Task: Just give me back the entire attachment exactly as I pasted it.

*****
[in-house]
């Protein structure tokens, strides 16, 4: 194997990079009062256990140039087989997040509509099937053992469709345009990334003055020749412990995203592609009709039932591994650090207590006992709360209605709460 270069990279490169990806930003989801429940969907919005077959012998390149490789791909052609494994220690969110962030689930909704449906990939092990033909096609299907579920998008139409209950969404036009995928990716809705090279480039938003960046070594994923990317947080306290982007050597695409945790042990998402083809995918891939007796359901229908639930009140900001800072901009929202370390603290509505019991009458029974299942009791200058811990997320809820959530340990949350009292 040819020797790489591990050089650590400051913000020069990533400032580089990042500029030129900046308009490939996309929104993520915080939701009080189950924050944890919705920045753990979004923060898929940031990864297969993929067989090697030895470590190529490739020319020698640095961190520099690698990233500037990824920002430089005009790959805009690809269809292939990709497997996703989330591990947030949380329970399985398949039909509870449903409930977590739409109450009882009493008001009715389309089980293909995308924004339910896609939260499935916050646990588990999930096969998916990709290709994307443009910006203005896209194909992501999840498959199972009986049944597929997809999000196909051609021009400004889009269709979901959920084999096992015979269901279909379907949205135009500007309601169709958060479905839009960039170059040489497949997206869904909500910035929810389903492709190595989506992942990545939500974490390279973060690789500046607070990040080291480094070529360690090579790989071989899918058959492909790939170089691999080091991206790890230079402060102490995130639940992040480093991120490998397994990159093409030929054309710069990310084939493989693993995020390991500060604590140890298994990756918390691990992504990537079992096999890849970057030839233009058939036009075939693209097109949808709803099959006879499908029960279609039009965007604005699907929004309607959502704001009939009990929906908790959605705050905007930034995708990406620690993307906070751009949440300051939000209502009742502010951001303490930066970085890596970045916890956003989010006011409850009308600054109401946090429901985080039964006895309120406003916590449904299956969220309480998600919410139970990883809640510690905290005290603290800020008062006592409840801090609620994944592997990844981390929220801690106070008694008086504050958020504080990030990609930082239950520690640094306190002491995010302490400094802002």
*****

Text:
[in-house]
């Protein structure tokens, strides 16, 4: 194997990079009062256990140039087989997040509509099937053992469709345009990334003055020749412990995203592609009709039932591994650090207590006992709360209605709460 270069990279490169990806930003989801429940969907919005077959012998390149490789791909052609494994220690969110962030689930909704449906990939092990033909096609299907579920998008139409209950969404036009995928990716809705090279480039938003960046070594994923990317947080306290982007050597695409945790042990998402083809995918891939007796359901229908639930009140900001800072901009929202370390603290509505019991009458029974299942009791200058811990997320809820959530340990949350009292 040819020797790489591990050089650590400051913000020069990533400032580089990042500029030129900046308009490939996309929104993520915080939701009080189950924050944890919705920045753990979004923060898929940031990864297969993929067989090697030895470590190529490739020319020698640095961190520099690698990233500037990824920002430089005009790959805009690809269809292939990709497997996703989330591990947030949380329970399985398949039909509870449903409930977590739409109450009882009493008001009715389309089980293909995308924004339910896609939260499935916050646990588990999930096969998916990709290709994307443009910006203005896209194909992501999840498959199972009986049944597929997809999000196909051609021009400004889009269709979901959920084999096992015979269901279909379907949205135009500007309601169709958060479905839009960039170059040489497949997206869904909500910035929810389903492709190595989506992942990545939500974490390279973060690789500046607070990040080291480094070529360690090579790989071989899918058959492909790939170089691999080091991206790890230079402060102490995130639940992040480093991120490998397994990159093409030929054309710069990310084939493989693993995020390991500060604590140890298994990756918390691990992504990537079992096999890849970057030839233009058939036009075939693209097109949808709803099959006879499908029960279609039009965007604005699907929004309607959502704001009939009990929906908790959605705050905007930034995708990406620690993307906070751009949440300051939000209502009742502010951001303490930066970085890596970045916890956003989010006011409850009308600054109401946090429901985080039964006895309120406003916590449904299956969220309480998600919410139970990883809640510690905290005290603290800020008062006592409840801090609620994944592997990844981390929220801690106070008694008086504050958020504080990030990609930082239950520690640094306190002491995010302490400094802002």